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Do animals set the course for the evolution of their lineage when manipulating their environment? This heavily disputed question is empirically unexplored but critical to interpret phenotypic diversity. Here, we tested whether the macroevolutionary rates of body morphology correlate with the use of built artifacts in a megadiverse clade comprising builders and nonbuilders—spiders. By separating the inferred building-dependent rates from background effects, we found that variation in the evolution of morphology is poorly explained by artifact use. Thus natural selection acting directly on body morphology rather than indirectly via construction behavior is the dominant driver of phenotypic diversity.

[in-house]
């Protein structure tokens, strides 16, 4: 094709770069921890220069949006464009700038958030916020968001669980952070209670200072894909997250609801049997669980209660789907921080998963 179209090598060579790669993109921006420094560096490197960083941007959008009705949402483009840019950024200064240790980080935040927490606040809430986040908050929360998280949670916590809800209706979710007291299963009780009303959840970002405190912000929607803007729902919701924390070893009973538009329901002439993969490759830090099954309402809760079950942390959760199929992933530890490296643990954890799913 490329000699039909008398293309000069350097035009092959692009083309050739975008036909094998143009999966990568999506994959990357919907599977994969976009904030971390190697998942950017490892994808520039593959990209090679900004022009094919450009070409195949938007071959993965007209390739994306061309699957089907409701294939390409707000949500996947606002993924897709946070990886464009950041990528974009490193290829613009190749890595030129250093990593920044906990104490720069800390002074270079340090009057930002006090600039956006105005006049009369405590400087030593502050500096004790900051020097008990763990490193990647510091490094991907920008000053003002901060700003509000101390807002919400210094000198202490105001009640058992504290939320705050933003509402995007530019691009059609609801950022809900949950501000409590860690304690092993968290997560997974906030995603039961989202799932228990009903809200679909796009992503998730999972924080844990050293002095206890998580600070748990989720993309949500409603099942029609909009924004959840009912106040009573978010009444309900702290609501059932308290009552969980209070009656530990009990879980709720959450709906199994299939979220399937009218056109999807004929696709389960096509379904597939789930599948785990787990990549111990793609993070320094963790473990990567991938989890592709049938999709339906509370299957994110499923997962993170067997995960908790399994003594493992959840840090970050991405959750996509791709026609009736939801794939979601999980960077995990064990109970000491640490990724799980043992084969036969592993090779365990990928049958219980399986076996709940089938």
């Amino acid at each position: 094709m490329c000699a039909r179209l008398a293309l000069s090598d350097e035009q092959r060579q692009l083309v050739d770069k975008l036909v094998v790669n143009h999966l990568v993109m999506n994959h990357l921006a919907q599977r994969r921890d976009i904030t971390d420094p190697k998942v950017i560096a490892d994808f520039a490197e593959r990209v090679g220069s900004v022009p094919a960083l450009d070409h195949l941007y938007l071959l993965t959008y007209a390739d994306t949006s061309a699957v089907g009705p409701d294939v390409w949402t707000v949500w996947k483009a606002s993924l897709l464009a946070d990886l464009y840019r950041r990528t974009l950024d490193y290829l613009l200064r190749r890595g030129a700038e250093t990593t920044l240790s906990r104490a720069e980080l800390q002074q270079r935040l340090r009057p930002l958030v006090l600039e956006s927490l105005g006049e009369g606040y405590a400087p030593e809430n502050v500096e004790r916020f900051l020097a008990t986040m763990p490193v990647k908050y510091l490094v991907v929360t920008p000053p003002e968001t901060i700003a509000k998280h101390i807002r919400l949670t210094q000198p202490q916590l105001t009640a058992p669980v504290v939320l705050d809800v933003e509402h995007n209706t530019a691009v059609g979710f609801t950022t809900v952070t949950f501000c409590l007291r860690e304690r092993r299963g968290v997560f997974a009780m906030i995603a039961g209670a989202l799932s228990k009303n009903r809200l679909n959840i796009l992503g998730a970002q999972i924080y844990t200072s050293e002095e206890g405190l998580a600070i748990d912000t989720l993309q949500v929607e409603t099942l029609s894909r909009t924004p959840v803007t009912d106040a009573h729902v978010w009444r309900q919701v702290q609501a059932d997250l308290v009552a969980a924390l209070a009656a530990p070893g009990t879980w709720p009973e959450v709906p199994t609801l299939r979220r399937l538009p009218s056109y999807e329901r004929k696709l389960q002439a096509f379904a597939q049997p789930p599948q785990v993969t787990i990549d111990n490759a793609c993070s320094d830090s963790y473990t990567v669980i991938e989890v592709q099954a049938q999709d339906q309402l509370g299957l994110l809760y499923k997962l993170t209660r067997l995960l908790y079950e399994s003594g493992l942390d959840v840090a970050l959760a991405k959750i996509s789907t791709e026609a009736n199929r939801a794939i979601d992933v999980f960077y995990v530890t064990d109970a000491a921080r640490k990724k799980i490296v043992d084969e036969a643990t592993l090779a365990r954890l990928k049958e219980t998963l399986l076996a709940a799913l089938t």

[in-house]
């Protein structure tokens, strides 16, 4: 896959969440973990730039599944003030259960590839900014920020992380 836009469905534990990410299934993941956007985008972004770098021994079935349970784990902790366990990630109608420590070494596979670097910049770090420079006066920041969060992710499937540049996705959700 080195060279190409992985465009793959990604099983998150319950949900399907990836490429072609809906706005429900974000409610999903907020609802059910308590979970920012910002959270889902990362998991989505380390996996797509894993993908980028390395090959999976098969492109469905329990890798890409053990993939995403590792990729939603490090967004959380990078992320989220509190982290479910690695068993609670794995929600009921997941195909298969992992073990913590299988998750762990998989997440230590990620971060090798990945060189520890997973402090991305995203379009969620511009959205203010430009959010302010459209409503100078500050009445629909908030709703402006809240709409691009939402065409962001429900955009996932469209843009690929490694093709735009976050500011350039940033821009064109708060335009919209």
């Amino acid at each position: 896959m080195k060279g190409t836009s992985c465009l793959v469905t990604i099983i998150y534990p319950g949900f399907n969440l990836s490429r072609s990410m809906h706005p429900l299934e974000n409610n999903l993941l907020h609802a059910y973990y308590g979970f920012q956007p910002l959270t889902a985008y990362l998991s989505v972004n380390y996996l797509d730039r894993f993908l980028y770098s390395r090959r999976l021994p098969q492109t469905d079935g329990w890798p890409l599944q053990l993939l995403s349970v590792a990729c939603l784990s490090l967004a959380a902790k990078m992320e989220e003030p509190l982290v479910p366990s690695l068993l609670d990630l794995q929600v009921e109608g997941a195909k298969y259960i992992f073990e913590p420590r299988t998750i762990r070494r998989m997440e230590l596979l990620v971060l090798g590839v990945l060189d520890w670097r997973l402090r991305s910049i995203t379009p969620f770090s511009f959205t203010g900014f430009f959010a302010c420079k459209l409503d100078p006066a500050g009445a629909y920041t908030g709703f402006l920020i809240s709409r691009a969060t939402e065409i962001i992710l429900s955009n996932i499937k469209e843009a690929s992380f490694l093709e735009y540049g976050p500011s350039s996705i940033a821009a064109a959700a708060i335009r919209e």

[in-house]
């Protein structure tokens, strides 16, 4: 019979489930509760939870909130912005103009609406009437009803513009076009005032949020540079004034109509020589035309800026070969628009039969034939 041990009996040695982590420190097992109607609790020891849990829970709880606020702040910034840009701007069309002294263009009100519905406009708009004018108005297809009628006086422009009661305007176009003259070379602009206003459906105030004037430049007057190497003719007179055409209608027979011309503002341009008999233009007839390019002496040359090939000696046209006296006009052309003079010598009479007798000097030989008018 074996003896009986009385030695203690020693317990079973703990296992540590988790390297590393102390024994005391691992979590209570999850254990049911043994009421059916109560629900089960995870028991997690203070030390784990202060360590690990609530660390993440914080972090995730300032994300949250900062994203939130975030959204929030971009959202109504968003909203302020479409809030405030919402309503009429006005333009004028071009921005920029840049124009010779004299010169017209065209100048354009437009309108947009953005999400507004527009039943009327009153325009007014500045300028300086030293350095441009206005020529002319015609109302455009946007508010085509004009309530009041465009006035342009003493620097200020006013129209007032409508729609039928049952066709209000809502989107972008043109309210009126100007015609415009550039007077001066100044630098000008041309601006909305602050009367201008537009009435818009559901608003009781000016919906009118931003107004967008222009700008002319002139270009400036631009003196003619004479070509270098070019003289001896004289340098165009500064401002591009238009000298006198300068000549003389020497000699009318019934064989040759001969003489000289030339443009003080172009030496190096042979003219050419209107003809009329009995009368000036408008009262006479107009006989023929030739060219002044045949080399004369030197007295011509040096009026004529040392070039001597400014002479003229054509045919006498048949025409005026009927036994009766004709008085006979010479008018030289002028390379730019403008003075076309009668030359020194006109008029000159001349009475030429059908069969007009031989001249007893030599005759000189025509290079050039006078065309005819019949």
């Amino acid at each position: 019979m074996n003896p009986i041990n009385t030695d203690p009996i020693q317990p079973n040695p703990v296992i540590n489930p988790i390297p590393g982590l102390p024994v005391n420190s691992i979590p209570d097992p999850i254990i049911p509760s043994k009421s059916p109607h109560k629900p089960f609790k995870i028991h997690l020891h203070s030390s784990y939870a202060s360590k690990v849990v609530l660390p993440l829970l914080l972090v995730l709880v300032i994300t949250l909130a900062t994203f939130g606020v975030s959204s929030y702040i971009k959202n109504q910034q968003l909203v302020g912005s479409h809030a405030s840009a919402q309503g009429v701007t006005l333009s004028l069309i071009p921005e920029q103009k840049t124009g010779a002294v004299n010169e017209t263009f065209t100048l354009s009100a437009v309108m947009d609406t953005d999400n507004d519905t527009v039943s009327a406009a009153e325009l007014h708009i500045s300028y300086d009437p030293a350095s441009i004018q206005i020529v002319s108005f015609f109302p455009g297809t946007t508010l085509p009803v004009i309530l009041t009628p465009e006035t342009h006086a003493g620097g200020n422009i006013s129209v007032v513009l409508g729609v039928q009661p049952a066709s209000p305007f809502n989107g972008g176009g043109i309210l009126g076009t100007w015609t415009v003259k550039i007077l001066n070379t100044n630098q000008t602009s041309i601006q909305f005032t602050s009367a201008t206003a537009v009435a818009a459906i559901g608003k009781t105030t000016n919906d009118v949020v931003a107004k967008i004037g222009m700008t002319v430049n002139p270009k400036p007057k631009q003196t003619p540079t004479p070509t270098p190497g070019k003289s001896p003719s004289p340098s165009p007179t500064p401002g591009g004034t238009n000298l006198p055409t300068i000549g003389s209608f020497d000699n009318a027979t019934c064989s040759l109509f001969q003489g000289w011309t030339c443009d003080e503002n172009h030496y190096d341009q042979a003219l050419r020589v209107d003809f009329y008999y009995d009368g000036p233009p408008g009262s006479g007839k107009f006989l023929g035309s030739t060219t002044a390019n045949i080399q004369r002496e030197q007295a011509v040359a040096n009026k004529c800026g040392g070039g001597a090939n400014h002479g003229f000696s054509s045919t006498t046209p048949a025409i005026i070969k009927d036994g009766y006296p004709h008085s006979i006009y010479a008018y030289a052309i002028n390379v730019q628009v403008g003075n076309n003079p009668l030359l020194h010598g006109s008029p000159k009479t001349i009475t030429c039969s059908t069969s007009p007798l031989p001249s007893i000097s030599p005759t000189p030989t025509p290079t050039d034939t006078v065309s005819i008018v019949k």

|Number of pages||3|
|Journal||Proceedings of the National Academy of Sciences of the United States of America|
|Publication status||Published - 17 Aug 2021|
- Extended phenotype
- Animal architecture
- Niche construction
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